Sunday, 18 January 2009

Hello World for the RSSB Virtual Computer

The RSSB virtual computer has a single instruction, reverse subtract and skip if borrow. Each instruction has one operand, a pointer into memory. RSSB subtracts the accumulator from the contents of memory and the result is stored in both. If the accumulator was greater than the number in memory, the next instruction is skipped.

Jumps can be implemented by manipulating the instruction pointer at memory location 0, which normally requires 4 instructions. A conditional jump requires 6 instructions. Other special locations are as follows:
  1. accumulator
  2. always contains 0
  3. character input
  4. character output
The four lines of code below demonstrate the shortest jump:
        rssb   acc       ; set acc to 0
rssb $+2 ; set acc to loop offset
rssb ip ; subtract acc from ip
rssb $-loop ; the loop offset
The code below implements hello world for the RSSB virtual computer. The sum deserves an explanation. Each character is subtracted from sum until sum passes zero, indicating all character have been printed. The final value of sum is the offset required by the conditional jump!
loop    rssb   acc       ; acc = character from ptr
ptr rssb hello

rssb out ; display character

rssb zero ; acc = -acc

rssb zero ; always skipped

rssb sum ; subtract acc from sum

rssb ip ; skipped if sum is <0
; otherwise jump to 0

one rssb acc ; subtract 1 from ptr
rssb one
rssb ptr

rssb acc ; jump to loop
rssb loopoff
rssb ip
loopoff rssb $-loop

sum rssb -1116

rssb 33 ; '!'
rssb 100 ; 'd'
rssb 108 ; 'l'
rssb 114 ; 'r'
rssb 111 ; 'o'
rssb 87 ; 'W'
rssb 32 ; ' '
rssb 44 ; ','
rssb 111 ; 'o'
rssb 108 ; 'l'
rssb 108 ; 'l'
rssb 101 ; 'e'
hello rssb 72 ; 'H'
If you can improve the code above, or you've seen any other programs inplemented with RSSB, please leave a message below.

4 comments:

  1. Here's the improved Hello World for RSSB. This code is 2 lines shorter and a few cycles faster thanks to the following improvements:

    * sum has been moved to the instruction which is always skipped

    * loopoff has been moved to an opcode which is conveniently the correct value

    * the accumulator is no longer set to 0 before loading characters

    Here's the code:

    ------------------------------
    loop rssb acc ; acc = character from ptr
    ptr rssb hello

    rssb out ; display character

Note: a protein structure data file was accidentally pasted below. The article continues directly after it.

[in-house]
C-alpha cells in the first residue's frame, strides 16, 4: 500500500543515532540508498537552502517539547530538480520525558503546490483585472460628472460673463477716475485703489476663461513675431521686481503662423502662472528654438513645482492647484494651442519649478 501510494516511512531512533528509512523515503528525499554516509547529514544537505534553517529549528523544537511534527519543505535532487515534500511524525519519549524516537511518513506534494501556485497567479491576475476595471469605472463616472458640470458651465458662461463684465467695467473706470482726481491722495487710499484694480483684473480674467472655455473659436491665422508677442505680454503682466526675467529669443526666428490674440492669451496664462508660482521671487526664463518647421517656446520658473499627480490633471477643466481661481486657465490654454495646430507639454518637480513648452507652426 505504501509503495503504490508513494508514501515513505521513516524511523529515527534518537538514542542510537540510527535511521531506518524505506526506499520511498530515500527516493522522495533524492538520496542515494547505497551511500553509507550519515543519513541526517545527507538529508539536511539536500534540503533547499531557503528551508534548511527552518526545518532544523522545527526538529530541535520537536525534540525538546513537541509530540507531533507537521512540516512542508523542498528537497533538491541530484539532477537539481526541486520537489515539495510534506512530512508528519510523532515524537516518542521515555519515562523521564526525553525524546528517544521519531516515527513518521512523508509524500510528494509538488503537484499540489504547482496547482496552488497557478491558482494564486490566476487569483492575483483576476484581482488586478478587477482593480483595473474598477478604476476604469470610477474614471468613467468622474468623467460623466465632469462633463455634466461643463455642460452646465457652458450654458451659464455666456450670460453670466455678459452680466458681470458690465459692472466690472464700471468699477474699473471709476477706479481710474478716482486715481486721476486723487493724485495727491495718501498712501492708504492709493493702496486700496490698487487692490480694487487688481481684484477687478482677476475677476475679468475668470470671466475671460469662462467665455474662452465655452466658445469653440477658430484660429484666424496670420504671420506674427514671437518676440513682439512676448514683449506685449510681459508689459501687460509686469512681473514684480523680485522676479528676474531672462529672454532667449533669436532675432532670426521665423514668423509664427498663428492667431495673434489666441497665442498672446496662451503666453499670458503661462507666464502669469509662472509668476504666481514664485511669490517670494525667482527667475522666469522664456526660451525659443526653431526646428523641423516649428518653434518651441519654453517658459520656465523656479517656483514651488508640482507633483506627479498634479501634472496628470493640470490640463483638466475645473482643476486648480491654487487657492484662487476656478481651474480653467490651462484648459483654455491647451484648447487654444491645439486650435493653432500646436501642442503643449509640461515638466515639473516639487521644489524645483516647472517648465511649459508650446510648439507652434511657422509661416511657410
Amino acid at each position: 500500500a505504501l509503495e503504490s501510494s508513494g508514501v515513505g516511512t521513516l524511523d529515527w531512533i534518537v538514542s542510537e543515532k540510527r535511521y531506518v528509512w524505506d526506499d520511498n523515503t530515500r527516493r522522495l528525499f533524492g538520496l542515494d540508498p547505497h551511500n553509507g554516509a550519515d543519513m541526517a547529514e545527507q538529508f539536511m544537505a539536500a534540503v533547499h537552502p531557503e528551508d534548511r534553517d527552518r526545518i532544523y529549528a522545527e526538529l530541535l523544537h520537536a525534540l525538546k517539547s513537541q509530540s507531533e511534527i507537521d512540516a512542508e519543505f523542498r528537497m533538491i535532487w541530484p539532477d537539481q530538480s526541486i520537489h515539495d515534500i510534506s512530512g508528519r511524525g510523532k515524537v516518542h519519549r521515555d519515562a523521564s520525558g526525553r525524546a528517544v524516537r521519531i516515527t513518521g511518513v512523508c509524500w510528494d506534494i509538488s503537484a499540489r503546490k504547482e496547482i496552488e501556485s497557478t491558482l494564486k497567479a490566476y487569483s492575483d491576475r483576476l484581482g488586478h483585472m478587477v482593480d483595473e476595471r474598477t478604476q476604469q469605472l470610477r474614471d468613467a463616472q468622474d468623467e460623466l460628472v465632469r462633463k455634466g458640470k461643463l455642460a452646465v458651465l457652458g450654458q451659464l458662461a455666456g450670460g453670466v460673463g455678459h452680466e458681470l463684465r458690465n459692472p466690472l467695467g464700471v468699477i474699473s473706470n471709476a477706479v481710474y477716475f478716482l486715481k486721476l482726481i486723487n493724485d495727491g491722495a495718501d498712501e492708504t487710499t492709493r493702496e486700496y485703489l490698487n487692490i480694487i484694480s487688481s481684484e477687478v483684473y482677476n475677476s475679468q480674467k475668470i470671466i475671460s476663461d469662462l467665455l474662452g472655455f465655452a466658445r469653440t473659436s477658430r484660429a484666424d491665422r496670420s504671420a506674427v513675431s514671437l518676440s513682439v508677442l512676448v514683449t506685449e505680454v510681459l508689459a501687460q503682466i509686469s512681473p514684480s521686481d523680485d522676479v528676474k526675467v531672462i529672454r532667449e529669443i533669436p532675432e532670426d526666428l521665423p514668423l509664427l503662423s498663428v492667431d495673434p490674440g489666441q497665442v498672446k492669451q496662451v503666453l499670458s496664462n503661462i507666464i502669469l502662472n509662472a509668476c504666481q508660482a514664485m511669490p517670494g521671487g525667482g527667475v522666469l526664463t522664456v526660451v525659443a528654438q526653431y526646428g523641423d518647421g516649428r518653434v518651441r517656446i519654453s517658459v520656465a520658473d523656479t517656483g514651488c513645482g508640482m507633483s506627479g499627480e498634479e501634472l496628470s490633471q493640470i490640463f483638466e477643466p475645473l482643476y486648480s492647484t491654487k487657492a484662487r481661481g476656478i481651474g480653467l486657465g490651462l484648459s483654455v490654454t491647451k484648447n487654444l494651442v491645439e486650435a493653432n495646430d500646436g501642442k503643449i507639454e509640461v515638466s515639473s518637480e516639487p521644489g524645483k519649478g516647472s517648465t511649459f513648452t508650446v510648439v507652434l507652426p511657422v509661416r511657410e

rssb zero ; acc = -acc

    sum rssb -1116 ; always skipped

    rssb sum ; subtract acc from sum

    rssb ip ; skipped if sum is < 0
    ; otherwise jump to 0

    one rssb acc ; subtract 1 from ptr
    loopoff rssb one
    rssb ptr

    rssb acc ; jump to loop
    rssb loopoff
    rssb ip

    rssb 33+6 ; '!'
    rssb 100+6 ; 'd'
    rssb 108+6 ; 'l'
    rssb 114+6 ; 'r'
    rssb 111+6 ; 'o'
    rssb 87+6 ; 'W'
    rssb 32+6 ; ' '
    rssb 44+6 ; ','
    rssb 111+6 ; 'o'
    rssb 108+6 ; 'l'
    rssb 108+6 ; 'l'
    rssb 101+6 ; 'e'
    hello rssb 72 ; 'H'
    ------------------------------

    ReplyDelete
  2. Can anyone explain why there are words before the rssb instruction in some lines?

    ReplyDelete
  3. The words before the RSSB instructions are labels for the compiler. They "label" the memory address so the compiler will calculate where that memory address actually is when the program is built, and any time you reference it, it replaces that reference with the real memory address. Such as, the beginning of the program is labeled "loop" and this would sit in memory address 5. So any time "loop" is references later, it will be replaced with "5" by the compiler.

    I think this is kinda of an ugly and weird way to do labels, tbh, as it's not as straightforwards what they mean and make the line look cluttered.

    This is how they typically look (and the syntax my compiler expects):
    https://pastebin.com/raw/QwvTzpHh

    ReplyDelete
  4. Is this truly a URISC machine? I looked at the source code of a couple emulators as well as wrote my own to successfully compile and run this code. What I found is that this code only seems to work if "rssb out" is a special case of "rssb" that does not update the accumulator. Otherwise, the code doesn't work. If "rssb out" is a special case of "rssb", then it's not a true URISC computer, because the computer still has to decode the instruction and do two separate operations depending on what the instruction is.

    Someone can correct me if I'm wrong, but I'm pretty sure this is essentially a 2 instruction machine. You could still do "hello world" with a 1 instruction URISC machine, it just would look different from this. The machine wouldn't output the character in the accumulator, instead it would output the character inside of the memory address of OUT, since that could be done separate from the CPU itself and doesn't involve making a special case of "rssb out". It would also update the accumulator based on the memory address of OUT just like any call to RSSB would.

    ReplyDelete